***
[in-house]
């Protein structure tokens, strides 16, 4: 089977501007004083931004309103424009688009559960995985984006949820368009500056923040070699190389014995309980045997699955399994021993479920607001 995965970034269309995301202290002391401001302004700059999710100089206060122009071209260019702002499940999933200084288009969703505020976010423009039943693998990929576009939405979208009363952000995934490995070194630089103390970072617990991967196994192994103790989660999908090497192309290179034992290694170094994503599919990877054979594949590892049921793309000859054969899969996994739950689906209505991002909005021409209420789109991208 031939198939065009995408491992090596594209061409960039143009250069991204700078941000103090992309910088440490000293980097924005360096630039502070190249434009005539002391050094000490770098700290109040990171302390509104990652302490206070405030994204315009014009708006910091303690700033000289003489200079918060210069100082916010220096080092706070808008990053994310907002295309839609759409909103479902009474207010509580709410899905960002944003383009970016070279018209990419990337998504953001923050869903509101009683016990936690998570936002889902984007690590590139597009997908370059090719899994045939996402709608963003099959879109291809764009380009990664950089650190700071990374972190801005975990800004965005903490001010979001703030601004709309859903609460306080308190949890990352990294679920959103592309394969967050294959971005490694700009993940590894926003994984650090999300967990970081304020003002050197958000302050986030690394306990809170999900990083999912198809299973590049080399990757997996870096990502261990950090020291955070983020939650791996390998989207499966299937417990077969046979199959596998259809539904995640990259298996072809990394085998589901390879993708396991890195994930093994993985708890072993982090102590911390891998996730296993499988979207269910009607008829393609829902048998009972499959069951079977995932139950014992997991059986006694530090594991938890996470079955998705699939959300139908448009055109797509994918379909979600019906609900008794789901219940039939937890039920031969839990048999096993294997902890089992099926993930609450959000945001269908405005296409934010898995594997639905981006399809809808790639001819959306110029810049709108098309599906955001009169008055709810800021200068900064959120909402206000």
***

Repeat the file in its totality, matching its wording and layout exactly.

[in-house]
């Protein structure tokens, strides 16, 4: 089977501007004083931004309103424009688009559960995985984006949820368009500056923040070699190389014995309980045997699955399994021993479920607001 995965970034269309995301202290002391401001302004700059999710100089206060122009071209260019702002499940999933200084288009969703505020976010423009039943693998990929576009939405979208009363952000995934490995070194630089103390970072617990991967196994192994103790989660999908090497192309290179034992290694170094994503599919990877054979594949590892049921793309000859054969899969996994739950689906209505991002909005021409209420789109991208 031939198939065009995408491992090596594209061409960039143009250069991204700078941000103090992309910088440490000293980097924005360096630039502070190249434009005539002391050094000490770098700290109040990171302390509104990652302490206070405030994204315009014009708006910091303690700033000289003489200079918060210069100082916010220096080092706070808008990053994310907002295309839609759409909103479902009474207010509580709410899905960002944003383009970016070279018209990419990337998504953001923050869903509101009683016990936690998570936002889902984007690590590139597009997908370059090719899994045939996402709608963003099959879109291809764009380009990664950089650190700071990374972190801005975990800004965005903490001010979001703030601004709309859903609460306080308190949890990352990294679920959103592309394969967050294959971005490694700009993940590894926003994984650090999300967990970081304020003002050197958000302050986030690394306990809170999900990083999912198809299973590049080399990757997996870096990502261990950090020291955070983020939650791996390998989207499966299937417990077969046979199959596998259809539904995640990259298996072809990394085998589901390879993708396991890195994930093994993985708890072993982090102590911390891998996730296993499988979207269910009607008829393609829902048998009972499959069951079977995932139950014992997991059986006694530090594991938890996470079955998705699939959300139908448009055109797509994918379909979600019906609900008794789901219940039939937890039920031969839990048999096993294997902890089992099926993930609450959000945001269908405005296409934010898995594997639905981006399809809808790639001819959306110029810049709108098309599906955001009169008055709810800021200068900064959120909402206000």